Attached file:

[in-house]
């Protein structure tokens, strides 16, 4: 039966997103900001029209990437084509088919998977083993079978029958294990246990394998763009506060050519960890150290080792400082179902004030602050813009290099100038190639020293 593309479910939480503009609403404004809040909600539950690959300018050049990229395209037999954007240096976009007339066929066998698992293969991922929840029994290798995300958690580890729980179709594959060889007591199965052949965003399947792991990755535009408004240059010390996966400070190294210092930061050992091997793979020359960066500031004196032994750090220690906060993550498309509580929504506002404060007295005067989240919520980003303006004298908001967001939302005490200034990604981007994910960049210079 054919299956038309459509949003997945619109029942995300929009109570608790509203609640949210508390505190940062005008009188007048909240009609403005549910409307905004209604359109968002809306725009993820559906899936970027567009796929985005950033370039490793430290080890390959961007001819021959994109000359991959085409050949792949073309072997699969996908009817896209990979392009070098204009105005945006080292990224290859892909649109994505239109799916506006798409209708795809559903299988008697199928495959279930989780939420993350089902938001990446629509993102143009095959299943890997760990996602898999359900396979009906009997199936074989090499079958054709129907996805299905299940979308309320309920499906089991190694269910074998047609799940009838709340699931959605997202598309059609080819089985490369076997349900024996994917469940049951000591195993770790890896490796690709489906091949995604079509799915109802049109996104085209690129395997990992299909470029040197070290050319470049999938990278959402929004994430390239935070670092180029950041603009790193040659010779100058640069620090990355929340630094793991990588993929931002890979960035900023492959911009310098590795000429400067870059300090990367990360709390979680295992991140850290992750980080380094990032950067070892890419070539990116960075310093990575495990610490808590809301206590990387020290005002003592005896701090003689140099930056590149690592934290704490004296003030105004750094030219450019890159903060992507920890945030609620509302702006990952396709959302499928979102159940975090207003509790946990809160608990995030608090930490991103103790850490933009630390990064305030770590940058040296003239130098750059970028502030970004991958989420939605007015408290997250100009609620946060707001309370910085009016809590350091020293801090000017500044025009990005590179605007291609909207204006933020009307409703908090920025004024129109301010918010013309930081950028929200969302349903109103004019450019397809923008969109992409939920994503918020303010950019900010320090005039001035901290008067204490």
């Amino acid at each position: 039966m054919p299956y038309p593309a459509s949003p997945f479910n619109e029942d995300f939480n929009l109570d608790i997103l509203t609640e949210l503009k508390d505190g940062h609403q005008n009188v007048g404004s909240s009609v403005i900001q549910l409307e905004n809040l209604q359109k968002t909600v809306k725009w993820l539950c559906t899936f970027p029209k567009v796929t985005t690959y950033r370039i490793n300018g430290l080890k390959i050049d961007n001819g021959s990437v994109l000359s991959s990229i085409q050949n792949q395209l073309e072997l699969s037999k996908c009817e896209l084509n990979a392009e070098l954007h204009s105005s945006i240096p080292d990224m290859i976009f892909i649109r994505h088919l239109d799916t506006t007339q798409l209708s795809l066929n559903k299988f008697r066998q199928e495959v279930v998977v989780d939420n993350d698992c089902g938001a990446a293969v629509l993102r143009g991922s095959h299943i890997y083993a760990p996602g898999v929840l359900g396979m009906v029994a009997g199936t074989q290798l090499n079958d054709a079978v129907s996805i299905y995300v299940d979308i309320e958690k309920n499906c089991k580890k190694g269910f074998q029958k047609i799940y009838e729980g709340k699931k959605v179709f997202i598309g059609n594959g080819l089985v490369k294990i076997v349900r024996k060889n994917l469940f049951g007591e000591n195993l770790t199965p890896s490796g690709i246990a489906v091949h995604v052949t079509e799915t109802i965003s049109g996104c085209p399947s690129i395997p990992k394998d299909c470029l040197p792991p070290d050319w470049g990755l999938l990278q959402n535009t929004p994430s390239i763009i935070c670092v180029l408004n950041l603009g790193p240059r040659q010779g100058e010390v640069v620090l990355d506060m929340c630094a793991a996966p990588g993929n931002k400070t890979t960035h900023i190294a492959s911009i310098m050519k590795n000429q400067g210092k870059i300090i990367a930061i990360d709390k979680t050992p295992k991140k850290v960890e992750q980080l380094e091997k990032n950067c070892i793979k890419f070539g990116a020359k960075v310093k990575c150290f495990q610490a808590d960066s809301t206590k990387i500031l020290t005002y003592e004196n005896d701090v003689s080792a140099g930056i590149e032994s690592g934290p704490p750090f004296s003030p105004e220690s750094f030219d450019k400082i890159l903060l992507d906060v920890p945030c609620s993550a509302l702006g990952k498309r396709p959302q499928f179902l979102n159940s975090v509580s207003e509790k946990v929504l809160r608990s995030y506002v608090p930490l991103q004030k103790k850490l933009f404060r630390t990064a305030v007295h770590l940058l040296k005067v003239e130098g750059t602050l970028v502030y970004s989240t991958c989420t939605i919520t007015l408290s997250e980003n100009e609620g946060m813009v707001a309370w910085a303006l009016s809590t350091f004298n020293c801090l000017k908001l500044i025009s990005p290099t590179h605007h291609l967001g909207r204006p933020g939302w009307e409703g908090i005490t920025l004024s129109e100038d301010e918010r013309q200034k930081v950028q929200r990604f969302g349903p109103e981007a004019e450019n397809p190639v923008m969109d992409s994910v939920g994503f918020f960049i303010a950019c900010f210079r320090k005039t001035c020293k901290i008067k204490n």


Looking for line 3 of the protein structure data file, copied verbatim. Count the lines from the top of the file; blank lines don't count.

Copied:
């Amino acid at each position: 039966m054919p299956y038309p593309a459509s949003p997945f479910n619109e029942d995300f939480n929009l109570d608790i997103l509203t609640e949210l503009k508390d505190g940062h609403q005008n009188v007048g404004s909240s009609v403005i900001q549910l409307e905004n809040l209604q359109k968002t909600v809306k725009w993820l539950c559906t899936f970027p029209k567009v796929t985005t690959y950033r370039i490793n300018g430290l080890k390959i050049d961007n001819g021959s990437v994109l000359s991959s990229i085409q050949n792949q395209l073309e072997l699969s037999k996908c009817e896209l084509n990979a392009e070098l954007h204009s105005s945006i240096p080292d990224m290859i976009f892909i649109r994505h088919l239109d799916t506006t007339q798409l209708s795809l066929n559903k299988f008697r066998q199928e495959v279930v998977v989780d939420n993350d698992c089902g938001a990446a293969v629509l993102r143009g991922s095959h299943i890997y083993a760990p996602g898999v929840l359900g396979m009906v029994a009997g199936t074989q290798l090499n079958d054709a079978v129907s996805i299905y995300v299940d979308i309320e958690k309920n499906c089991k580890k190694g269910f074998q029958k047609i799940y009838e729980g709340k699931k959605v179709f997202i598309g059609n594959g080819l089985v490369k294990i076997v349900r024996k060889n994917l469940f049951g007591e000591n195993l770790t199965p890896s490796g690709i246990a489906v091949h995604v052949t079509e799915t109802i965003s049109g996104c085209p399947s690129i395997p990992k394998d299909c470029l040197p792991p070290d050319w470049g990755l999938l990278q959402n535009t929004p994430s390239i763009i935070c670092v180029l408004n950041l603009g790193p240059r040659q010779g100058e010390v640069v620090l990355d506060m929340c630094a793991a996966p990588g993929n931002k400070t890979t960035h900023i190294a492959s911009i310098m050519k590795n000429q400067g210092k870059i300090i990367a930061i990360d709390k979680t050992p295992k991140k850290v960890e992750q980080l380094e091997k990032n950067c070892i793979k890419f070539g990116a020359k960075v310093k990575c150290f495990q610490a808590d960066s809301t206590k990387i500031l020290t005002y003592e004196n005896d701090v003689s080792a140099g930056i590149e032994s690592g934290p704490p750090f004296s003030p105004e220690s750094f030219d450019k400082i890159l903060l992507d906060v920890p945030c609620s993550a509302l702006g990952k498309r396709p959302q499928f179902l979102n159940s975090v509580s207003e509790k946990v929504l809160r608990s995030y506002v608090p930490l991103q004030k103790k850490l933009f404060r630390t990064a305030v007295h770590l940058l040296k005067v003239e130098g750059t602050l970028v502030y970004s989240t991958c989420t939605i919520t007015l408290s997250e980003n100009e609620g946060m813009v707001a309370w910085a303006l009016s809590t350091f004298n020293c801090l000017k908001l500044i025009s990005p290099t590179h605007h291609l967001g909207r204006p933020g939302w009307e409703g908090i005490t920025l004024s129109e100038d301010e918010r013309q200034k930081v950028q929200r990604f969302g349903p109103e981007a004019e450019n397809p190639v923008m969109d992409s994910v939920g994503f918020f960049i303010a950019c900010f210079r320090k005039t001035c020293k901290i008067k204490n």